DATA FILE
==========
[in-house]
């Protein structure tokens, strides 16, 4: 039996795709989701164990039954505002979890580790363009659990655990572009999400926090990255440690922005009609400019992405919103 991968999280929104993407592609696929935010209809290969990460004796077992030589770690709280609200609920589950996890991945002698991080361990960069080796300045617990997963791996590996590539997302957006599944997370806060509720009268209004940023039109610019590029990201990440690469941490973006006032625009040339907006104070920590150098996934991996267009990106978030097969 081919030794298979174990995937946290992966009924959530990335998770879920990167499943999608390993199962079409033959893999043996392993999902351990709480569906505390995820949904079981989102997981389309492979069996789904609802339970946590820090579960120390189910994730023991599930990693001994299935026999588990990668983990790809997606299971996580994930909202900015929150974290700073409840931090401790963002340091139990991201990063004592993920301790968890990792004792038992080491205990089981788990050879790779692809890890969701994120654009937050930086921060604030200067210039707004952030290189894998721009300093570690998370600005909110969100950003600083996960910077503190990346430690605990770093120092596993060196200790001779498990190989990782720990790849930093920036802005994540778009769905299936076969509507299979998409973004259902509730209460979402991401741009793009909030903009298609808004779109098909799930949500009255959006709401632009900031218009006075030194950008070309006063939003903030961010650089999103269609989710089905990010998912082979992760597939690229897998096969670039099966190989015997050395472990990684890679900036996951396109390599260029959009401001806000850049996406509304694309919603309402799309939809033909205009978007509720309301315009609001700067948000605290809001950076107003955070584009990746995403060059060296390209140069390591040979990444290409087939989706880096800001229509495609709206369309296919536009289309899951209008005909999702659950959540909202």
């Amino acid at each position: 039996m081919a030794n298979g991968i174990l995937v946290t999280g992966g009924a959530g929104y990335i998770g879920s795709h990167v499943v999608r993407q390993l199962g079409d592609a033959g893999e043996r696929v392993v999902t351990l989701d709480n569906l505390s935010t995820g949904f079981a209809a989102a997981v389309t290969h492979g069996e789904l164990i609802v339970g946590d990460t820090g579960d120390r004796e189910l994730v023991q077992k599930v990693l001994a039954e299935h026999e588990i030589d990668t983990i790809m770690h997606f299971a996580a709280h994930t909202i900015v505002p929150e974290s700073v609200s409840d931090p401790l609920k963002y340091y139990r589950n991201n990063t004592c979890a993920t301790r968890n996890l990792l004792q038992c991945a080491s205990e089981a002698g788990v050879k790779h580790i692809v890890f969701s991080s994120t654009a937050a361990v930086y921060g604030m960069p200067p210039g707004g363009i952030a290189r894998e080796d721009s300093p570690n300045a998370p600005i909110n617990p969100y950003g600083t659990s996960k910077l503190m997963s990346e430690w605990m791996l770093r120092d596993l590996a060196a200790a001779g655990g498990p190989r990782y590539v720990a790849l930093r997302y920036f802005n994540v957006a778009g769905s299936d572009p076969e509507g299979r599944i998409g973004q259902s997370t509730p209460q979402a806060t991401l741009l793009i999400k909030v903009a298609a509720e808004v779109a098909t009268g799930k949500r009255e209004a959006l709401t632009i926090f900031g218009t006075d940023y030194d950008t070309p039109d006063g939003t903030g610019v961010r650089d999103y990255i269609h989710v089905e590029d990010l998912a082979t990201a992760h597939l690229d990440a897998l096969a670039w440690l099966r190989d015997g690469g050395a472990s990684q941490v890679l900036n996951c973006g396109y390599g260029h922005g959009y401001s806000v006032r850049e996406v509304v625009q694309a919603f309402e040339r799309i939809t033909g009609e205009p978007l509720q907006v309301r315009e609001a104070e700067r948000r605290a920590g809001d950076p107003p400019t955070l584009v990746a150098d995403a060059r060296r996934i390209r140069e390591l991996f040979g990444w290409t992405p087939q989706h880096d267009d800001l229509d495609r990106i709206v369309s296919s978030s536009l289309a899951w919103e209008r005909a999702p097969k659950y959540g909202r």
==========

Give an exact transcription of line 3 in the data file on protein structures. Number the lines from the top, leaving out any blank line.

């Amino acid at each position: 039996m081919a030794n298979g991968i174990l995937v946290t999280g992966g009924a959530g929104y990335i998770g879920s795709h990167v499943v999608r993407q390993l199962g079409d592609a033959g893999e043996r696929v392993v999902t351990l989701d709480n569906l505390s935010t995820g949904f079981a209809a989102a997981v389309t290969h492979g069996e789904l164990i609802v339970g946590d990460t820090g579960d120390r004796e189910l994730v023991q077992k599930v990693l001994a039954e299935h026999e588990i030589d990668t983990i790809m770690h997606f299971a996580a709280h994930t909202i900015v505002p929150e974290s700073v609200s409840d931090p401790l609920k963002y340091y139990r589950n991201n990063t004592c979890a993920t301790r968890n996890l990792l004792q038992c991945a080491s205990e089981a002698g788990v050879k790779h580790i692809v890890f969701s991080s994120t654009a937050a361990v930086y921060g604030m960069p200067p210039g707004g363009i952030a290189r894998e080796d721009s300093p570690n300045a998370p600005i909110n617990p969100y950003g600083t659990s996960k910077l503190m997963s990346e430690w605990m791996l770093r120092d596993l590996a060196a200790a001779g655990g498990p190989r990782y590539v720990a790849l930093r997302y920036f802005n994540v957006a778009g769905s299936d572009p076969e509507g299979r599944i998409g973004q259902s997370t509730p209460q979402a806060t991401l741009l793009i999400k909030v903009a298609a509720e808004v779109a098909t009268g799930k949500r009255e209004a959006l709401t632009i926090f900031g218009t006075d940023y030194d950008t070309p039109d006063g939003t903030g610019v961010r650089d999103y990255i269609h989710v089905e590029d990010l998912a082979t990201a992760h597939l690229d990440a897998l096969a670039w440690l099966r190989d015997g690469g050395a472990s990684q941490v890679l900036n996951c973006g396109y390599g260029h922005g959009y401001s806000v006032r850049e996406v509304v625009q694309a919603f309402e040339r799309i939809t033909g009609e205009p978007l509720q907006v309301r315009e609001a104070e700067r948000r605290a920590g809001d950076p107003p400019t955070l584009v990746a150098d995403a060059r060296r996934i390209r140069e390591l991996f040979g990444w290409t992405p087939q989706h880096d267009d800001l229509d495609r990106i709206v369309s296919s978030s536009l289309a899951w919103e209008r005909a999702p097969k659950y959540g909202r």